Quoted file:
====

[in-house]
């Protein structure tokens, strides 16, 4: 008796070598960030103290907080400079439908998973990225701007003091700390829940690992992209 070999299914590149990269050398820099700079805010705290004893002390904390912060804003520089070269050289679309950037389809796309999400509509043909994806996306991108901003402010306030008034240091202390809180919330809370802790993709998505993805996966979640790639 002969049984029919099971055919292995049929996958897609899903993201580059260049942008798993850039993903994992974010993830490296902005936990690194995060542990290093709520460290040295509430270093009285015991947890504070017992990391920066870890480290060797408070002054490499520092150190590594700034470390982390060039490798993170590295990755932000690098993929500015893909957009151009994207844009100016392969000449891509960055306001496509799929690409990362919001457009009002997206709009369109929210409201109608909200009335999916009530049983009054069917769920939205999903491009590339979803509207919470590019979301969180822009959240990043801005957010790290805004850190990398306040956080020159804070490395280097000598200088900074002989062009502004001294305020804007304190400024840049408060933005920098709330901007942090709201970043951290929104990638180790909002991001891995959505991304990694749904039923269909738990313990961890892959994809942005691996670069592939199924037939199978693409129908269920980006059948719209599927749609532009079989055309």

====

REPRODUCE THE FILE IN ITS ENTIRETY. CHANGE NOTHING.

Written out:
[in-house]
């Protein structure tokens, strides 16, 4: 008796070598960030103290907080400079439908998973990225701007003091700390829940690992992209 070999299914590149990269050398820099700079805010705290004893002390904390912060804003520089070269050289679309950037389809796309999400509509043909994806996306991108901003402010306030008034240091202390809180919330809370802790993709998505993805996966979640790639 002969049984029919099971055919292995049929996958897609899903993201580059260049942008798993850039993903994992974010993830490296902005936990690194995060542990290093709520460290040295509430270093009285015991947890504070017992990391920066870890480290060797408070002054490499520092150190590594700034470390982390060039490798993170590295990755932000690098993929500015893909957009151009994207844009100016392969000449891509960055306001496509799929690409990362919001457009009002997206709009369109929210409201109608909200009335999916009530049983009054069917769920939205999903491009590339979803509207919470590019979301969180822009959240990043801005957010790290805004850190990398306040956080020159804070490395280097000598200088900074002989062009502004001294305020804007304190400024840049408060933005920098709330901007942090709201970043951290929104990638180790909002991001891995959505991304990694749904039923269909738990313990961890892959994809942005691996670069592939199924037939199978693409129908269920980006059948719209599927749609532009079989055309």